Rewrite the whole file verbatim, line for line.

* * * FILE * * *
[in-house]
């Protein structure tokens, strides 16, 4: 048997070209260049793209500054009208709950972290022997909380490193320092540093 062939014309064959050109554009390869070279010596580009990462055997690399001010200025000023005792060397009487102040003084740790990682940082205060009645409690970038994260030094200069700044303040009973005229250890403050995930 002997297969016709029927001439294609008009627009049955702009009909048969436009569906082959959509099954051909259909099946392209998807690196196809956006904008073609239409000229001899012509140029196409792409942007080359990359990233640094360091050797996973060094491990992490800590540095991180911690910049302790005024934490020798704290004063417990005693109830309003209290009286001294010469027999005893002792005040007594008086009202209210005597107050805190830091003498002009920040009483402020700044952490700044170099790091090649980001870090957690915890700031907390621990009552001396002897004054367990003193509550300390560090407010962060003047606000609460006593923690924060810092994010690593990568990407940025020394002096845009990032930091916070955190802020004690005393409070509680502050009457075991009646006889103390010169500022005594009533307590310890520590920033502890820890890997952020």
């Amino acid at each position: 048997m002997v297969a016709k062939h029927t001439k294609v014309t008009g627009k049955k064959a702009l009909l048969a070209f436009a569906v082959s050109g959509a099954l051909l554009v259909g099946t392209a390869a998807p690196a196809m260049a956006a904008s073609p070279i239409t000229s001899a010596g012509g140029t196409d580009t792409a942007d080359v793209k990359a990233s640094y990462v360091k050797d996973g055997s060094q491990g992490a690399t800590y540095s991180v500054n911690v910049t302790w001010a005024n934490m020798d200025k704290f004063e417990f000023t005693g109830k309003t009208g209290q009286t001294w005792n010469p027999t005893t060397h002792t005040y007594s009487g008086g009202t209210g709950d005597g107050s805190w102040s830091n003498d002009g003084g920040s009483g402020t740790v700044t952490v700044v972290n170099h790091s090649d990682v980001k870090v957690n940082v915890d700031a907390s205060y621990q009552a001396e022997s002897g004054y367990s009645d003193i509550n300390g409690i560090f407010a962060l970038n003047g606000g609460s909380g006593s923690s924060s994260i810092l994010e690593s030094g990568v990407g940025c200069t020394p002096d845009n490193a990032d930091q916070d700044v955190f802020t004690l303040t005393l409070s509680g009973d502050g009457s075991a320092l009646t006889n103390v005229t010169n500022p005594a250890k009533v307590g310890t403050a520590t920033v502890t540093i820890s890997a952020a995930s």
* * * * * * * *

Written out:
[in-house]
């Protein structure tokens, strides 16, 4: 048997070209260049793209500054009208709950972290022997909380490193320092540093 062939014309064959050109554009390869070279010596580009990462055997690399001010200025000023005792060397009487102040003084740790990682940082205060009645409690970038994260030094200069700044303040009973005229250890403050995930 002997297969016709029927001439294609008009627009049955702009009909048969436009569906082959959509099954051909259909099946392209998807690196196809956006904008073609239409000229001899012509140029196409792409942007080359990359990233640094360091050797996973060094491990992490800590540095991180911690910049302790005024934490020798704290004063417990005693109830309003209290009286001294010469027999005893002792005040007594008086009202209210005597107050805190830091003498002009920040009483402020700044952490700044170099790091090649980001870090957690915890700031907390621990009552001396002897004054367990003193509550300390560090407010962060003047606000609460006593923690924060810092994010690593990568990407940025020394002096845009990032930091916070955190802020004690005393409070509680502050009457075991009646006889103390010169500022005594009533307590310890520590920033502890820890890997952020």
């Amino acid at each position: 048997m002997v297969a016709k062939h029927t001439k294609v014309t008009g627009k049955k064959a702009l009909l048969a070209f436009a569906v082959s050109g959509a099954l051909l554009v259909g099946t392209a390869a998807p690196a196809m260049a956006a904008s073609p070279i239409t000229s001899a010596g012509g140029t196409d580009t792409a942007d080359v793209k990359a990233s640094y990462v360091k050797d996973g055997s060094q491990g992490a690399t800590y540095s991180v500054n911690v910049t302790w001010a005024n934490m020798d200025k704290f004063e417990f000023t005693g109830k309003t009208g209290q009286t001294w005792n010469p027999t005893t060397h002792t005040y007594s009487g008086g009202t209210g709950d005597g107050s805190w102040s830091n003498d002009g003084g920040s009483g402020t740790v700044t952490v700044v972290n170099h790091s090649d990682v980001k870090v957690n940082v915890d700031a907390s205060y621990q009552a001396e022997s002897g004054y367990s009645d003193i509550n300390g409690i560090f407010a962060l970038n003047g606000g609460s909380g006593s923690s924060s994260i810092l994010e690593s030094g990568v990407g940025c200069t020394p002096d845009n490193a990032d930091q916070d700044v955190f802020t004690l303040t005393l409070s509680g009973d502050g009457s075991a320092l009646t006889n103390v005229t010169n500022p005594a250890k009533v307590g310890t403050a520590t920033v502890t540093i820890s890997a952020a995930s």